THURSDAY, Sept. 2 (HealthDay News) -- An automated molecular test for Mycobacterium tuberculosis (MTB) and resistance to rifampin (RIF) -- Xpert MTB/RIF -- allows for rapid and sensitive detection of tuberculosis and rifampin resistance, according to research published online Sept. 1 in the New England Journal of Medicine.
Catharina C. Boehme, M.D., of the Foundation for Innovative New Diagnostics in Geneva, and colleagues analyzed data from 1,730 patients with suspected pulmonary tuberculosis, either drug-sensitive or multi-drug-resistant, in Peru, South Africa, India, and Azerbaijan. Each provided three sputum specimens for different processing, including direct testing with microscopy and the MTB/RIF test.
The researchers found that, among culture-positive individuals, a single, direct MTB/RIF test identified 98.2 percent of those with smear-positive tuberculosis. For smear-negative, culture-positive tuberculosis, its sensitivity was 72.5 percent for one test, 85.1 percent for two, and 90.2 percent for three. The test was specific in 99.2 percent of those without tuberculosis. Compared to phenotypic drug-susceptibility testing, the MTB/RIF test identified 97.6 percent of patients with rifampin-resistant tuberculosis and 98.1 percent with rifampin-sensitive tuberculosis.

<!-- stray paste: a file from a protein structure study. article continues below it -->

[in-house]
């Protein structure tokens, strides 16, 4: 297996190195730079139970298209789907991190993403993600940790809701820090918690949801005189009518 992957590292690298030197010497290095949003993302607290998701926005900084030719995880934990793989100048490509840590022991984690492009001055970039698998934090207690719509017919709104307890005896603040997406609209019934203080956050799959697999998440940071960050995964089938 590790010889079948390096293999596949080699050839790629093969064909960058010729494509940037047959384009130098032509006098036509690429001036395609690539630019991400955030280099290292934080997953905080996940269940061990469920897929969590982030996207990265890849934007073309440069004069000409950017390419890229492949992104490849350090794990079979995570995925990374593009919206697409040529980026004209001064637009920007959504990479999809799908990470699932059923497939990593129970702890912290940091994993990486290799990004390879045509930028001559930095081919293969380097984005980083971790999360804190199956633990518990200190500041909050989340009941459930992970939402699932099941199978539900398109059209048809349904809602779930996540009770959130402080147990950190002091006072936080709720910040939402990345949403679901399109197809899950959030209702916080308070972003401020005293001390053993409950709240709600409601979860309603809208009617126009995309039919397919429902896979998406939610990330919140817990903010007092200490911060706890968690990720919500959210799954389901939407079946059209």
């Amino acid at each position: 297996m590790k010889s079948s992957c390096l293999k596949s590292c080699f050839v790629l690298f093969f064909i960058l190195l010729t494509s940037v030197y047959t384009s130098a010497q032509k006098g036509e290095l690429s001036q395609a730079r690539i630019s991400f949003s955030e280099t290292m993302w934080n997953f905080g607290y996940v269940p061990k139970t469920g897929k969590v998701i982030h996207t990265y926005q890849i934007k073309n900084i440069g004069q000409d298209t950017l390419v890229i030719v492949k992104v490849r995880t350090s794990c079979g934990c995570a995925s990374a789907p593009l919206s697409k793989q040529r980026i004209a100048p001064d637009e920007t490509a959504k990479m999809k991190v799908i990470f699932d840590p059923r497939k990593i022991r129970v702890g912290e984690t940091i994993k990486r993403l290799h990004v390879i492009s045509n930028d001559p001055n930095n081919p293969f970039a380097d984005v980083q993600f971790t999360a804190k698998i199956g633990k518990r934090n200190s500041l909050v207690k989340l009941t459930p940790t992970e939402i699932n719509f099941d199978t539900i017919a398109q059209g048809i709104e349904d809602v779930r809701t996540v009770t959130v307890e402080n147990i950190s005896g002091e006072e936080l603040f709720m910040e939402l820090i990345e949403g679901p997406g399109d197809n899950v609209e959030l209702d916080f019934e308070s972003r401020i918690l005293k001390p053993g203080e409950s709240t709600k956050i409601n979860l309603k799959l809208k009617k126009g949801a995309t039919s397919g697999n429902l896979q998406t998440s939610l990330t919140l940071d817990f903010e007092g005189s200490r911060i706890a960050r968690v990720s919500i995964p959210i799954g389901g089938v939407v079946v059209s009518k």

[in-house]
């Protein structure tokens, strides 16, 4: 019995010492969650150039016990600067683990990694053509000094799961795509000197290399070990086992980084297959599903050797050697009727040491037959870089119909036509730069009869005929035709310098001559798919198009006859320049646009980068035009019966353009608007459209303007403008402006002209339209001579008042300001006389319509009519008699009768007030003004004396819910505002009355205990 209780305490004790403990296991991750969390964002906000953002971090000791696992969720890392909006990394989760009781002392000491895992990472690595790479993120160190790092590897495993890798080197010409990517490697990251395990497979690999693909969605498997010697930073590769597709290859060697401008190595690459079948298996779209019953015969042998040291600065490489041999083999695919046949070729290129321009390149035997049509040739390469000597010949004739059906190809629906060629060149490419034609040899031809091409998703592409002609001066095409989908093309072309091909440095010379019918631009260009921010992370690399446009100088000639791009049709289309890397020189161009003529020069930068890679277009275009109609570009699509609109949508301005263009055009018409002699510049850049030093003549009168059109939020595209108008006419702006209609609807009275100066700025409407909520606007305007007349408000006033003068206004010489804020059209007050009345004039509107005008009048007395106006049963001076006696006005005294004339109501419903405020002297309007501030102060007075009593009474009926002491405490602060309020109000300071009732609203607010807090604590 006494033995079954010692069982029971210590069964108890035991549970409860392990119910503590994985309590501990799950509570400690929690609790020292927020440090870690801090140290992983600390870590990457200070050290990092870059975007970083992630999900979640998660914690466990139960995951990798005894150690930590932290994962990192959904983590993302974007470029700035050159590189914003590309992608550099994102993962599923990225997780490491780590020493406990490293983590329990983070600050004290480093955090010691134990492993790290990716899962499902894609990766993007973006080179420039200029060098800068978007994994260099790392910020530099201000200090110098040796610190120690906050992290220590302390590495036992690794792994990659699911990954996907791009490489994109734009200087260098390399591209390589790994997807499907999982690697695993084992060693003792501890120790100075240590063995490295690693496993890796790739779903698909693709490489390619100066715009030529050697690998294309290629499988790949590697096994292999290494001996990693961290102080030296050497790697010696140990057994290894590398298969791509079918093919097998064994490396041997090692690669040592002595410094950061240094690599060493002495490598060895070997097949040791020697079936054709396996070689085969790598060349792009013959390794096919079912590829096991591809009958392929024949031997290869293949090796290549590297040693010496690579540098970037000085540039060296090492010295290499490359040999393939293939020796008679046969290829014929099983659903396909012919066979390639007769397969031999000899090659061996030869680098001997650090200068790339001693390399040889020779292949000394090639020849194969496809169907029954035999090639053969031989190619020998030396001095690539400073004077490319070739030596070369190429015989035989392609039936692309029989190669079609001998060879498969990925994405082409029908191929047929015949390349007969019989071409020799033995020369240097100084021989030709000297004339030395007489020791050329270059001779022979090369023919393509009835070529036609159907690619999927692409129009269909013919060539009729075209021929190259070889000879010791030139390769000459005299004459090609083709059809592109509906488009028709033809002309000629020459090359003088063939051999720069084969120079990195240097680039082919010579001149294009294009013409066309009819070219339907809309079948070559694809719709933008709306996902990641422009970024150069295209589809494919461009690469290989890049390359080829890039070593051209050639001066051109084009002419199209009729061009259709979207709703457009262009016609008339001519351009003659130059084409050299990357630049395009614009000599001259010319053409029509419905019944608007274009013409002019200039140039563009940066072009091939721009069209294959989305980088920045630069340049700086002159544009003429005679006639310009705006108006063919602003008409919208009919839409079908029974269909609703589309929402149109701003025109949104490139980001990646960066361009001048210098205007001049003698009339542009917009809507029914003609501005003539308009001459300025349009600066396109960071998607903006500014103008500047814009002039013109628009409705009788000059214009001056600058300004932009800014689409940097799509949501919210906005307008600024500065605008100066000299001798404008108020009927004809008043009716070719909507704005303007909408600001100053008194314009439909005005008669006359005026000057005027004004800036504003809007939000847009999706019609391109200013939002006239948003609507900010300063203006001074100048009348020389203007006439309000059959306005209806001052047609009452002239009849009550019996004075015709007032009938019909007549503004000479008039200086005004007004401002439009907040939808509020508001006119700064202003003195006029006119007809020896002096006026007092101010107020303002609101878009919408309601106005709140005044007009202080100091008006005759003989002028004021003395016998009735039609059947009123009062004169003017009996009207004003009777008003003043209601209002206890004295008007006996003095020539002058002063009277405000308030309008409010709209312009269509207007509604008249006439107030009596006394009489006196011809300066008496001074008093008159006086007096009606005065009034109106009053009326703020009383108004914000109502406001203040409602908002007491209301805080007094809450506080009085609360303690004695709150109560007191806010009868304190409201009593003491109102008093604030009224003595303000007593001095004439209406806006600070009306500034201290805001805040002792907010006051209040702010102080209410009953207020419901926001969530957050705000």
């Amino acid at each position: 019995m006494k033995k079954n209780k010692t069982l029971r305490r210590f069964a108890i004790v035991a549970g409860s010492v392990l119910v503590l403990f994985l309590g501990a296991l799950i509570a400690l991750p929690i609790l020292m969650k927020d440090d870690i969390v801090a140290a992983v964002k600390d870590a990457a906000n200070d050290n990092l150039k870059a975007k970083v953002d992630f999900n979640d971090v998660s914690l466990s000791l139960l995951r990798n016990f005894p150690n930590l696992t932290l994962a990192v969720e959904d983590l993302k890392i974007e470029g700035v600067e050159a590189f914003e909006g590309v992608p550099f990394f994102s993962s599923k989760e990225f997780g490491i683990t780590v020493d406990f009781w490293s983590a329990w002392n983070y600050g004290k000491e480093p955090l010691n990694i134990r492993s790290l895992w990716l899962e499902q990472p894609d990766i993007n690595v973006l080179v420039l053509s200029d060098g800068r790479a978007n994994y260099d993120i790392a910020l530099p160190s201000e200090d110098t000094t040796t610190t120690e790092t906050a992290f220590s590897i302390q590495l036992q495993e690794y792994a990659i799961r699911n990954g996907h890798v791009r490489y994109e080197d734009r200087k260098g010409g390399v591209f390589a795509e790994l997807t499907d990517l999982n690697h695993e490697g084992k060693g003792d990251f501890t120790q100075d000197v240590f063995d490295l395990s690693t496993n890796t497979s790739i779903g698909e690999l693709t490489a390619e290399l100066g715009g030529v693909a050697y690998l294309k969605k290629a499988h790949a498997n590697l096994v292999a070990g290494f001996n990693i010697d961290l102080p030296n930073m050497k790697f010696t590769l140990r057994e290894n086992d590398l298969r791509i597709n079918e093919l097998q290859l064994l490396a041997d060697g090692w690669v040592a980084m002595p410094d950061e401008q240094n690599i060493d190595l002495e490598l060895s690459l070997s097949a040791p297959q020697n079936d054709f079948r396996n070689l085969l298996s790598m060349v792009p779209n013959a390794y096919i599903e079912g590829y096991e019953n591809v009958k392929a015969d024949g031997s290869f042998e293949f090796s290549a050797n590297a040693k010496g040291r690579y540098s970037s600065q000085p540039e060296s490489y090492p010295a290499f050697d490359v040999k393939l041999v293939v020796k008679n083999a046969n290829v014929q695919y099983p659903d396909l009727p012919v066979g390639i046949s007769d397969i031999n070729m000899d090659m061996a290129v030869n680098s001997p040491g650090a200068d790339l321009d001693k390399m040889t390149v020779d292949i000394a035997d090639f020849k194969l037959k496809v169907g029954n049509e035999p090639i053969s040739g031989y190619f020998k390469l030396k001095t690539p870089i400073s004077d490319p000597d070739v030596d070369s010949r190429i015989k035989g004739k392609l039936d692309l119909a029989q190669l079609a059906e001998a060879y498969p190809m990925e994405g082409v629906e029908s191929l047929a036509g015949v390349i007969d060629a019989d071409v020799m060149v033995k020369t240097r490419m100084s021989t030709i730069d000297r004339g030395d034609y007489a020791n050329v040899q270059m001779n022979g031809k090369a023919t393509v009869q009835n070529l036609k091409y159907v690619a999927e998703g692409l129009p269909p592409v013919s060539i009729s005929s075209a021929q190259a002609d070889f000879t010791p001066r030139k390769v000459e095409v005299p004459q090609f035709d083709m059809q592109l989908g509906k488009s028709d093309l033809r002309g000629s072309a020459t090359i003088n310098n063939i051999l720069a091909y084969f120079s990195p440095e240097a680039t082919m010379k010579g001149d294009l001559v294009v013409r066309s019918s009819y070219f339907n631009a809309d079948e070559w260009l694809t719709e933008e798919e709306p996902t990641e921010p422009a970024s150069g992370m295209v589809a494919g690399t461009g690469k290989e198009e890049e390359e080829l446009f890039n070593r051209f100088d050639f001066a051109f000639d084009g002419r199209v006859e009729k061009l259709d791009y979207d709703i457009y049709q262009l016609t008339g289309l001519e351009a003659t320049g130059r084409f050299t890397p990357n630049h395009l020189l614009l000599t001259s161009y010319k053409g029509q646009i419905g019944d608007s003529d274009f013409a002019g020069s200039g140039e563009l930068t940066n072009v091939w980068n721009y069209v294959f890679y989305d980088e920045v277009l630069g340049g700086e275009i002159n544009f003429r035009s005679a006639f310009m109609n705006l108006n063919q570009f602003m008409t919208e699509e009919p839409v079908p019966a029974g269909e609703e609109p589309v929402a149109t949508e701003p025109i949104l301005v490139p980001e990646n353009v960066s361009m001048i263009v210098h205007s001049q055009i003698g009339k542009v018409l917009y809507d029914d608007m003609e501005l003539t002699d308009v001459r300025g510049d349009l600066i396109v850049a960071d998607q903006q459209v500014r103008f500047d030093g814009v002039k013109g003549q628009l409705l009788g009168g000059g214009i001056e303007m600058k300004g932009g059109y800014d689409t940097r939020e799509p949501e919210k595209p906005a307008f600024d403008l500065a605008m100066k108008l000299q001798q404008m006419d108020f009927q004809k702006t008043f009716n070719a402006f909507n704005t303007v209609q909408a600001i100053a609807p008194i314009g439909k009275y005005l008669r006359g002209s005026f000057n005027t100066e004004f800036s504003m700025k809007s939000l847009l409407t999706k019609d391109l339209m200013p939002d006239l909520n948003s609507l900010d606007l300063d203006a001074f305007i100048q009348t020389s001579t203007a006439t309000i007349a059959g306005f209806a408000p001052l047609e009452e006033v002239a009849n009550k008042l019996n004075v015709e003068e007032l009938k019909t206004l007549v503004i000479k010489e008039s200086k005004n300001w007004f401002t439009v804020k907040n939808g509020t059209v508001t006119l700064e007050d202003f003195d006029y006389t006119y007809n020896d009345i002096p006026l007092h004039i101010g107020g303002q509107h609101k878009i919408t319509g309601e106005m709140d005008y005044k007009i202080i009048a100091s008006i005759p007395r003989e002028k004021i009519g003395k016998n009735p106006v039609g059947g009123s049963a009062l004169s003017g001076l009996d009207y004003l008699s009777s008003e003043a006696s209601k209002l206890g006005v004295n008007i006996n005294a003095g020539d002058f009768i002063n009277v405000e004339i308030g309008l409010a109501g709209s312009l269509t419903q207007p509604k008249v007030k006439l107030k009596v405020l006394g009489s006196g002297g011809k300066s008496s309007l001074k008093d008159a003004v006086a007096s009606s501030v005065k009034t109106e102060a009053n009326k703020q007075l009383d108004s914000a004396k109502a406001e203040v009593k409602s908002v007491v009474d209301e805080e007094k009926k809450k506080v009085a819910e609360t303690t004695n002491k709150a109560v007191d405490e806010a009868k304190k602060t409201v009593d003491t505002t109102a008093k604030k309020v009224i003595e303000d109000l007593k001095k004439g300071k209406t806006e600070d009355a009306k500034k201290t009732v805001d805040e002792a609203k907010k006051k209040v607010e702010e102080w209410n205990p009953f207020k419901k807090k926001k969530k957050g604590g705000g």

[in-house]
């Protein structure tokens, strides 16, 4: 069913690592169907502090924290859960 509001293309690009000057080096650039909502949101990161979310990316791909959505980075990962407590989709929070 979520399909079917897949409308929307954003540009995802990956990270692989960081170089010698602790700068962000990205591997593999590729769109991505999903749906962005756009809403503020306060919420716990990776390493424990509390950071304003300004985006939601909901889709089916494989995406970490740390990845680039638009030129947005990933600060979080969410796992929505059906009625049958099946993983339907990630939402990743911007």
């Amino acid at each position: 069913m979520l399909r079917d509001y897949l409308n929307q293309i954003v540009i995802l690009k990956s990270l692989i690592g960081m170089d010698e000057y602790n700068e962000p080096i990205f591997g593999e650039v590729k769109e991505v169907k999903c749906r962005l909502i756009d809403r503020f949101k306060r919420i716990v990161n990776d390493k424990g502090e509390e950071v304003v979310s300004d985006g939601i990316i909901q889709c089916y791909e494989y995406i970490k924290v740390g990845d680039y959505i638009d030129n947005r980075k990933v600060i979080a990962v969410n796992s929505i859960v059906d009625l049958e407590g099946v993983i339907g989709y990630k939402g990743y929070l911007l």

"Issues involving the MTB/RIF assay may limit its global utility. These issues include its high cost, limitations in testing only for rifampin resistance, a platform that detects a relatively small number of mutations, and [an] inability to indicate which patients are 'sputum smear-positive' for reporting purposes, infection-control intervention, and treatment monitoring," write the authors of an accompanying editorial.
The study was supported by Cepheid, which employs two co-authors.